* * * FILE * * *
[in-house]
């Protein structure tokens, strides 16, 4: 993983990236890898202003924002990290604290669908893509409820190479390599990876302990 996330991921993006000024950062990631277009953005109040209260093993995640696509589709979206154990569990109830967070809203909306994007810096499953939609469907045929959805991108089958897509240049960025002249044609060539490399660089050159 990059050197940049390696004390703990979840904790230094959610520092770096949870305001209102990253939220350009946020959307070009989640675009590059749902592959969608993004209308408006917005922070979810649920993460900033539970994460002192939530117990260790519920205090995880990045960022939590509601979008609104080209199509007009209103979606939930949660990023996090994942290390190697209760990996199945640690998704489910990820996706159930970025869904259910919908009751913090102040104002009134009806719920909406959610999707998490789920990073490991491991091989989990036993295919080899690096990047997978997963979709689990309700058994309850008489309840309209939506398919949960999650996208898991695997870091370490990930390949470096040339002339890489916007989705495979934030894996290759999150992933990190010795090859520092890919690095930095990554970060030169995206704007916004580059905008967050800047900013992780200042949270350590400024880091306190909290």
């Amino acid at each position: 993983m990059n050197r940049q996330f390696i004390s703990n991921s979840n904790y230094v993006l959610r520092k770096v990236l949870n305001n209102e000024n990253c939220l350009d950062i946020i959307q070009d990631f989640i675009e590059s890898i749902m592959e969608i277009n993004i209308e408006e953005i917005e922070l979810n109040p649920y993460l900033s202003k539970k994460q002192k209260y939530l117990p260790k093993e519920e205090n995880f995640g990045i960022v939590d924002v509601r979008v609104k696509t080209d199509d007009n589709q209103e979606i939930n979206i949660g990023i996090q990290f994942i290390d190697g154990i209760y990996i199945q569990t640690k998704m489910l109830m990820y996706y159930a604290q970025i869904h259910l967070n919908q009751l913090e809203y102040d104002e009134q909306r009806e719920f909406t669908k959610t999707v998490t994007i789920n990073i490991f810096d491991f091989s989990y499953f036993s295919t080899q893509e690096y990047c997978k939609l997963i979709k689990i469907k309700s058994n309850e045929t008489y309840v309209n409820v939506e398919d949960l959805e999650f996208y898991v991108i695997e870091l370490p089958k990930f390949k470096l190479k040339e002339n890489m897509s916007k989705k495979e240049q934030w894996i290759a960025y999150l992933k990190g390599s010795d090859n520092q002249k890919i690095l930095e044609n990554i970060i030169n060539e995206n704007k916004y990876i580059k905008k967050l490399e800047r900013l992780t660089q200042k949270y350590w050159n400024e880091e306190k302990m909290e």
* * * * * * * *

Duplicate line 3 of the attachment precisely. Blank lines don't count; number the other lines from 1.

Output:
């Amino acid at each position: 993983m990059n050197r940049q996330f390696i004390s703990n991921s979840n904790y230094v993006l959610r520092k770096v990236l949870n305001n209102e000024n990253c939220l350009d950062i946020i959307q070009d990631f989640i675009e590059s890898i749902m592959e969608i277009n993004i209308e408006e953005i917005e922070l979810n109040p649920y993460l900033s202003k539970k994460q002192k209260y939530l117990p260790k093993e519920e205090n995880f995640g990045i960022v939590d924002v509601r979008v609104k696509t080209d199509d007009n589709q209103e979606i939930n979206i949660g990023i996090q990290f994942i290390d190697g154990i209760y990996i199945q569990t640690k998704m489910l109830m990820y996706y159930a604290q970025i869904h259910l967070n919908q009751l913090e809203y102040d104002e009134q909306r009806e719920f909406t669908k959610t999707v998490t994007i789920n990073i490991f810096d491991f091989s989990y499953f036993s295919t080899q893509e690096y990047c997978k939609l997963i979709k689990i469907k309700s058994n309850e045929t008489y309840v309209n409820v939506e398919d949960l959805e999650f996208y898991v991108i695997e870091l370490p089958k990930f390949k470096l190479k040339e002339n890489m897509s916007k989705k495979e240049q934030w894996i290759a960025y999150l992933k990190g390599s010795d090859n520092q002249k890919i690095l930095e044609n990554i970060i030169n060539e995206n704007k916004y990876i580059k905008k967050l490399e800047r900013l992780t660089q200042k949270y350590w050159n400024e880091e306190k302990m909290e």